US construction spending fell by 0.9 per cent in May, the seventh decrease in the past eight months, the Commerce Department reported yesterday.
The decrease was worse than analysts’ expectation of 0.5 per cent. The drop followed a revised 0.6 per cent increase in the previous month.
For May, US construction spending was estimated at a seasonally adjusted annual rate of US$964bn, with a 11.6 per cent YoY decrease, reflecting the steepness of recession in the country.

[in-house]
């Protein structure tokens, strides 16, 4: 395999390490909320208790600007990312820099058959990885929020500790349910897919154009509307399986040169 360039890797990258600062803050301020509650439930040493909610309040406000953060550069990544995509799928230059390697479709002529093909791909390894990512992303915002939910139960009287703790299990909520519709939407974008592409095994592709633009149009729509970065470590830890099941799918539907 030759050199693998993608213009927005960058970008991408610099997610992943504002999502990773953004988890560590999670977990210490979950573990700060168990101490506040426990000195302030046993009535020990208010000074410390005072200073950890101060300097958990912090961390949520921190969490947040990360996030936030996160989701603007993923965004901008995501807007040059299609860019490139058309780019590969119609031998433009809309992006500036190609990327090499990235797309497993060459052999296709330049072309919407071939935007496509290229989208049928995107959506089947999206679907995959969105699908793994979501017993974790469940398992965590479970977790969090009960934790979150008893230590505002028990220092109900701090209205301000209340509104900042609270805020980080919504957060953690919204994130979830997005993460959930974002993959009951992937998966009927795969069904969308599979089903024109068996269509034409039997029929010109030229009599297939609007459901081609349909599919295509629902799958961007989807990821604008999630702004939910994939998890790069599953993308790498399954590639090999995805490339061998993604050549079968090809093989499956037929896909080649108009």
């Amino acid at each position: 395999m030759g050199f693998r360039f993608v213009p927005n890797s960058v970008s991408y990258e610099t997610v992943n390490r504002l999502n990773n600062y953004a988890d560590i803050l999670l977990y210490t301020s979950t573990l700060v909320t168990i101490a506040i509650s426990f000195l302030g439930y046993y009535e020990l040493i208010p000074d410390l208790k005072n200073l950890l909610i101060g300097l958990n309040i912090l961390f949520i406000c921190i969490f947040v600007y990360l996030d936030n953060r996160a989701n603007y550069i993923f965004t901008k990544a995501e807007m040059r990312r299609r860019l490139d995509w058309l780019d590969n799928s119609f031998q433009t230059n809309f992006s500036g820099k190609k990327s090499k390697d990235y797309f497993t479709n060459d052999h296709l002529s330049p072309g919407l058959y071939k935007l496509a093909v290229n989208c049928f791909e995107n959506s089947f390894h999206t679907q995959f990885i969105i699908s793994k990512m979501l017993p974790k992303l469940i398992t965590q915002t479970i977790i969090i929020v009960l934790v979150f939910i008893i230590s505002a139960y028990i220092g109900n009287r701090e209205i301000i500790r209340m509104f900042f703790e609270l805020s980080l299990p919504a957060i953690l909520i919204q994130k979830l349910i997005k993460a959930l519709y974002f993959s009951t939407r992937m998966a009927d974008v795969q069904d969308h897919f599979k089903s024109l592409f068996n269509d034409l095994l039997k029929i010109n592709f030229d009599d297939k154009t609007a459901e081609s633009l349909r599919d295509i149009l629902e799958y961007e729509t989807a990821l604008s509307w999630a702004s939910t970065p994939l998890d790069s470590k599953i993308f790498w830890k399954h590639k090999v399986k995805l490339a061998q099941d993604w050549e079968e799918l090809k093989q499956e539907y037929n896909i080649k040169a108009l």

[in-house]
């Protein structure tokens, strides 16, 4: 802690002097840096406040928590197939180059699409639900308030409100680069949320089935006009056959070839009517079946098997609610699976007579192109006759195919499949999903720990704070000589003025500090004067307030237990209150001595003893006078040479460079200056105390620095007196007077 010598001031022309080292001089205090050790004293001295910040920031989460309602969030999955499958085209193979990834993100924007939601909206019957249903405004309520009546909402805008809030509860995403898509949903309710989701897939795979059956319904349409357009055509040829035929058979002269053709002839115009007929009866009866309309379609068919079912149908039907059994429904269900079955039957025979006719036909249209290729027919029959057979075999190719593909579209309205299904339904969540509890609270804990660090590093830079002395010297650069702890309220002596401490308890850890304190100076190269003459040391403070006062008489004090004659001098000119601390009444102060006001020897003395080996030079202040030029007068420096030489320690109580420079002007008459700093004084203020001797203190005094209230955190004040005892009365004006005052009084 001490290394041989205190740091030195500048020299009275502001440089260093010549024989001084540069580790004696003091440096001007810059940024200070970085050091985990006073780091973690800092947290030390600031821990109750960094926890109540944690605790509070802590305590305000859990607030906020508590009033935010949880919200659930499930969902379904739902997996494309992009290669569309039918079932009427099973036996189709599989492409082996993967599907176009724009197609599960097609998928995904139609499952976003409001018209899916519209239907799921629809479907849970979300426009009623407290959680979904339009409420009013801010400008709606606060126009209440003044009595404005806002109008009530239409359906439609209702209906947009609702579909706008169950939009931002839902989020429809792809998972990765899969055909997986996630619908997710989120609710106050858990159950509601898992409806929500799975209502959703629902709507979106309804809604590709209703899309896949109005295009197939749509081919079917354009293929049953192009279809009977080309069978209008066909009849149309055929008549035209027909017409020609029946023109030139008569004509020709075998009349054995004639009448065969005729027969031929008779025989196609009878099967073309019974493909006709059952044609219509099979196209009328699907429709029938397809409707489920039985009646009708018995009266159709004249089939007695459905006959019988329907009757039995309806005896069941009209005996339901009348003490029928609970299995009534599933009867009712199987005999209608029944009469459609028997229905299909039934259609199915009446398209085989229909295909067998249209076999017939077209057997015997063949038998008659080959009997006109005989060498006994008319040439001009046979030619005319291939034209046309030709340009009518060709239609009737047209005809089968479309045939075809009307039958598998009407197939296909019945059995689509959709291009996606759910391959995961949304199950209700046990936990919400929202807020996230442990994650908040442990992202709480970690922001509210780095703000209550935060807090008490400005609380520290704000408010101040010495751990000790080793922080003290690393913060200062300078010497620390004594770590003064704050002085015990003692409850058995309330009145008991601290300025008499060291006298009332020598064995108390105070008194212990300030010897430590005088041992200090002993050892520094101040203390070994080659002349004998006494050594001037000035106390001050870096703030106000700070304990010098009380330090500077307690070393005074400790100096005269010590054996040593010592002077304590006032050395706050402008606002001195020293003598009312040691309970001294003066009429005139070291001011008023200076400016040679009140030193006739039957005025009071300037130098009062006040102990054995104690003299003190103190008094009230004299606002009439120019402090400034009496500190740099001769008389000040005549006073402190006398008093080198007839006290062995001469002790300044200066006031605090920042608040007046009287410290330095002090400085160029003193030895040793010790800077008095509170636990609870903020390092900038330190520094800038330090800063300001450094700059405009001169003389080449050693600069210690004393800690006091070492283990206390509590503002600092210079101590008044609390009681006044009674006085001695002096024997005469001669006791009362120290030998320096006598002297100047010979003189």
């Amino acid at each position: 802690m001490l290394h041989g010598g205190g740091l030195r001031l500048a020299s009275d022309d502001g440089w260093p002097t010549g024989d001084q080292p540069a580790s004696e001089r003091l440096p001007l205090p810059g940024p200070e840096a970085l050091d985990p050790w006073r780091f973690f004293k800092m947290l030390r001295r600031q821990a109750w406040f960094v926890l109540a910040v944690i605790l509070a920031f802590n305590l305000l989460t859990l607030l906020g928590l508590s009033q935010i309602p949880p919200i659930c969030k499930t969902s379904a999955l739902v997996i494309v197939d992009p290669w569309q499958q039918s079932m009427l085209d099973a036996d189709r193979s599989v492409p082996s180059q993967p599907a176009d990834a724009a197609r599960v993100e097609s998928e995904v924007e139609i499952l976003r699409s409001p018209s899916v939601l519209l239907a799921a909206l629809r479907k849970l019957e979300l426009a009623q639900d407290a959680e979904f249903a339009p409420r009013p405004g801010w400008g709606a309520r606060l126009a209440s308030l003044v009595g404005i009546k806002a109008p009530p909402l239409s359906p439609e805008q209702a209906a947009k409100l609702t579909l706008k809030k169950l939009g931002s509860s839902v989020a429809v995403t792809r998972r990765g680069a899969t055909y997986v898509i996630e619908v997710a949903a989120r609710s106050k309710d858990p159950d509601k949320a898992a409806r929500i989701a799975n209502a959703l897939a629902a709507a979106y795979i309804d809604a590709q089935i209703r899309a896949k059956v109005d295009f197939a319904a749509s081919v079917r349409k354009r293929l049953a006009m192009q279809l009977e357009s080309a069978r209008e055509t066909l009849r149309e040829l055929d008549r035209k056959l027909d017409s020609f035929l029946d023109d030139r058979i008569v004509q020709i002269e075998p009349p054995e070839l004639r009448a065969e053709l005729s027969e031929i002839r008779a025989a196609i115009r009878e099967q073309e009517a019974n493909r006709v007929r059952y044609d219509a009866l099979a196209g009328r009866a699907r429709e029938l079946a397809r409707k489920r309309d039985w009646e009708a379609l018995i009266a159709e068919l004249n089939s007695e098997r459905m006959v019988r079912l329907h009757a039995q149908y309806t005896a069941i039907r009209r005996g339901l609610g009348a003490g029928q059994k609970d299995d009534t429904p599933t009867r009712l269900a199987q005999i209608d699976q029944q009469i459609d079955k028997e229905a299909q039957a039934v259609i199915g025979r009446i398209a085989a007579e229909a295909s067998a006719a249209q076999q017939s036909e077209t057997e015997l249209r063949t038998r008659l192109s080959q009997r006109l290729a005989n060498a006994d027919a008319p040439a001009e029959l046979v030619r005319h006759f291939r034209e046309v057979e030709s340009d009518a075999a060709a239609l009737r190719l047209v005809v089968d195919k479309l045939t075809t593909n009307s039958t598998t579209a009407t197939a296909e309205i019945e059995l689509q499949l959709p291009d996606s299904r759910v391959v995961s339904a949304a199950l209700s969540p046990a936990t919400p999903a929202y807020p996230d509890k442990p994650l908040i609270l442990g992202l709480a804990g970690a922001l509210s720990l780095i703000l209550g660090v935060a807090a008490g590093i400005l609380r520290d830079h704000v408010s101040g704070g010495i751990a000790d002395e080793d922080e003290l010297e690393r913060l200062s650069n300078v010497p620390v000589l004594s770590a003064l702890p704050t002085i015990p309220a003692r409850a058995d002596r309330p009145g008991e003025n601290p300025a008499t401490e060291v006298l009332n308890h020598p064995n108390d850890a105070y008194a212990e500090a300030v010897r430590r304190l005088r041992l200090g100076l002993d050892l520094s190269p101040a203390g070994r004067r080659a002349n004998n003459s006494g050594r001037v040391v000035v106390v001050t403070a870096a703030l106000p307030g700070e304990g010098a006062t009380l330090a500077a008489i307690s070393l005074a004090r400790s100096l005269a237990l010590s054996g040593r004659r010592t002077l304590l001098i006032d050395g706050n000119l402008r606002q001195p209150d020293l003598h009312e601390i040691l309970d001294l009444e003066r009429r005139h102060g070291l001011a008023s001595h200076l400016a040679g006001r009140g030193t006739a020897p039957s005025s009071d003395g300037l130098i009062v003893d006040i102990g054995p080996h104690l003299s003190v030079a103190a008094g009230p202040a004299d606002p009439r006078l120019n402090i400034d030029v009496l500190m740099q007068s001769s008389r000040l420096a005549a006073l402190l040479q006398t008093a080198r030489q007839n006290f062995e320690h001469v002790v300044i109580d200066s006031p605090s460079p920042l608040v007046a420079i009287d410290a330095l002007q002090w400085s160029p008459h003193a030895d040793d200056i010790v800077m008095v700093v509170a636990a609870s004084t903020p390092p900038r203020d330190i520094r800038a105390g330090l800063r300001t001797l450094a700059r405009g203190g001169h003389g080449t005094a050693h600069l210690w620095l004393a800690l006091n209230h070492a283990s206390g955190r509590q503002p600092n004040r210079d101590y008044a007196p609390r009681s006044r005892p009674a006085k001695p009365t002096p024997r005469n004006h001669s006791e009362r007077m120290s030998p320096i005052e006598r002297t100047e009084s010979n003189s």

Spending on private construction was at a seasonally adjusted annual rate of US$649.2bn, one per cent below the revised April estimate of US$655.6bn.
Meanwhile, construction spending by the government decreased by 0.6 per cent to an annual rate of US$316.9bn.
The housing slump, which started in 2006 after five years of boom, is still underway due to tight credit markets, souring consumer confidence in the overall economy and rising unemployment.
Source: Aggregate Research